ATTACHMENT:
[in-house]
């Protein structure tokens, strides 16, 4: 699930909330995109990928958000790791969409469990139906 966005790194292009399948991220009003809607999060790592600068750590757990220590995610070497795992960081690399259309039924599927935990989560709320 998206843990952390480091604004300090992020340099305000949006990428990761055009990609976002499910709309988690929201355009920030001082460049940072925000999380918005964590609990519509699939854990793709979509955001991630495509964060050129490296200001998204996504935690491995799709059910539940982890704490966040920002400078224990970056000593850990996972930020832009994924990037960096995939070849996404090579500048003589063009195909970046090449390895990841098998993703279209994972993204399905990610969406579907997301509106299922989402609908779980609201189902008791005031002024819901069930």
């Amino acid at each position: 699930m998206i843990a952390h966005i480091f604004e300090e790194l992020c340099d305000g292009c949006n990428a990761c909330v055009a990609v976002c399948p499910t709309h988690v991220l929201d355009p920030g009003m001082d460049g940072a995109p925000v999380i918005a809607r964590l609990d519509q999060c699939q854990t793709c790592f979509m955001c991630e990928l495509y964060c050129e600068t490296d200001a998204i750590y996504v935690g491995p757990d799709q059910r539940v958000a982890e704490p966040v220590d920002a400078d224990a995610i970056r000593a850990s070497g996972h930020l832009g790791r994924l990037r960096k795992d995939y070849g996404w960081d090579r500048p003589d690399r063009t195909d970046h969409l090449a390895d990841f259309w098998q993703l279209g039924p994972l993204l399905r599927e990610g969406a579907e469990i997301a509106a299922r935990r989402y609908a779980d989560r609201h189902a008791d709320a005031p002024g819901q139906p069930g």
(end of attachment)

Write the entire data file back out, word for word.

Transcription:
[in-house]
């Protein structure tokens, strides 16, 4: 699930909330995109990928958000790791969409469990139906 966005790194292009399948991220009003809607999060790592600068750590757990220590995610070497795992960081690399259309039924599927935990989560709320 998206843990952390480091604004300090992020340099305000949006990428990761055009990609976002499910709309988690929201355009920030001082460049940072925000999380918005964590609990519509699939854990793709979509955001991630495509964060050129490296200001998204996504935690491995799709059910539940982890704490966040920002400078224990970056000593850990996972930020832009994924990037960096995939070849996404090579500048003589063009195909970046090449390895990841098998993703279209994972993204399905990610969406579907997301509106299922989402609908779980609201189902008791005031002024819901069930």
């Amino acid at each position: 699930m998206i843990a952390h966005i480091f604004e300090e790194l992020c340099d305000g292009c949006n990428a990761c909330v055009a990609v976002c399948p499910t709309h988690v991220l929201d355009p920030g009003m001082d460049g940072a995109p925000v999380i918005a809607r964590l609990d519509q999060c699939q854990t793709c790592f979509m955001c991630e990928l495509y964060c050129e600068t490296d200001a998204i750590y996504v935690g491995p757990d799709q059910r539940v958000a982890e704490p966040v220590d920002a400078d224990a995610i970056r000593a850990s070497g996972h930020l832009g790791r994924l990037r960096k795992d995939y070849g996404w960081d090579r500048p003589d690399r063009t195909d970046h969409l090449a390895d990841f259309w098998q993703l279209g039924p994972l993204l399905r599927e990610g969406a579907e469990i997301a509106a299922r935990r989402y609908a779980d989560r609201h189902a008791d709320a005031p002024g819901q139906p069930g």